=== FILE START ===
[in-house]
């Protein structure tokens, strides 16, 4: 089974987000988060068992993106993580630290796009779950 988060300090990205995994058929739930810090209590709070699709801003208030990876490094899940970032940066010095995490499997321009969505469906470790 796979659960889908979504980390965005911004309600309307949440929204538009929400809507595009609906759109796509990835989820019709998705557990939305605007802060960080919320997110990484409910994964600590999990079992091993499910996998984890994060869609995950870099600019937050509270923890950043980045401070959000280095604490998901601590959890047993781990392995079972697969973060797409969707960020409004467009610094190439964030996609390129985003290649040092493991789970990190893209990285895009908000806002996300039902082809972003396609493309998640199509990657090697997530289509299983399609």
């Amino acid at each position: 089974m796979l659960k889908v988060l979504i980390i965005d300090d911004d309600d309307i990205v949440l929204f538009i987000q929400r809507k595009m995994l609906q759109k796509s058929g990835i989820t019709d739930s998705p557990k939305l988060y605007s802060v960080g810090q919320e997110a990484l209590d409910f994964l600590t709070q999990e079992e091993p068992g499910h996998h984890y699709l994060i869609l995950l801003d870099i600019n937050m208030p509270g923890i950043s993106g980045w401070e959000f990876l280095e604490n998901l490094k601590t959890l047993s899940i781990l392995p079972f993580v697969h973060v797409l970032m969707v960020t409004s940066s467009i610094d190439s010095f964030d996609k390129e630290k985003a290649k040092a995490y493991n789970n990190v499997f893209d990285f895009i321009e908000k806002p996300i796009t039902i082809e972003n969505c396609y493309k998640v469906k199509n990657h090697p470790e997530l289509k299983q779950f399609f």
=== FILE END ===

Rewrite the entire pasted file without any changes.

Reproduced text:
[in-house]
């Protein structure tokens, strides 16, 4: 089974987000988060068992993106993580630290796009779950 988060300090990205995994058929739930810090209590709070699709801003208030990876490094899940970032940066010095995490499997321009969505469906470790 796979659960889908979504980390965005911004309600309307949440929204538009929400809507595009609906759109796509990835989820019709998705557990939305605007802060960080919320997110990484409910994964600590999990079992091993499910996998984890994060869609995950870099600019937050509270923890950043980045401070959000280095604490998901601590959890047993781990392995079972697969973060797409969707960020409004467009610094190439964030996609390129985003290649040092493991789970990190893209990285895009908000806002996300039902082809972003396609493309998640199509990657090697997530289509299983399609």
């Amino acid at each position: 089974m796979l659960k889908v988060l979504i980390i965005d300090d911004d309600d309307i990205v949440l929204f538009i987000q929400r809507k595009m995994l609906q759109k796509s058929g990835i989820t019709d739930s998705p557990k939305l988060y605007s802060v960080g810090q919320e997110a990484l209590d409910f994964l600590t709070q999990e079992e091993p068992g499910h996998h984890y699709l994060i869609l995950l801003d870099i600019n937050m208030p509270g923890i950043s993106g980045w401070e959000f990876l280095e604490n998901l490094k601590t959890l047993s899940i781990l392995p079972f993580v697969h973060v797409l970032m969707v960020t409004s940066s467009i610094d190439s010095f964030d996609k390129e630290k985003a290649k040092a995490y493991n789970n990190v499997f893209d990285f895009i321009e908000k806002p996300i796009t039902i082809e972003n969505c396609y493309k998640v469906k199509n990657h090697p470790e997530l289509k299983q779950f399609f």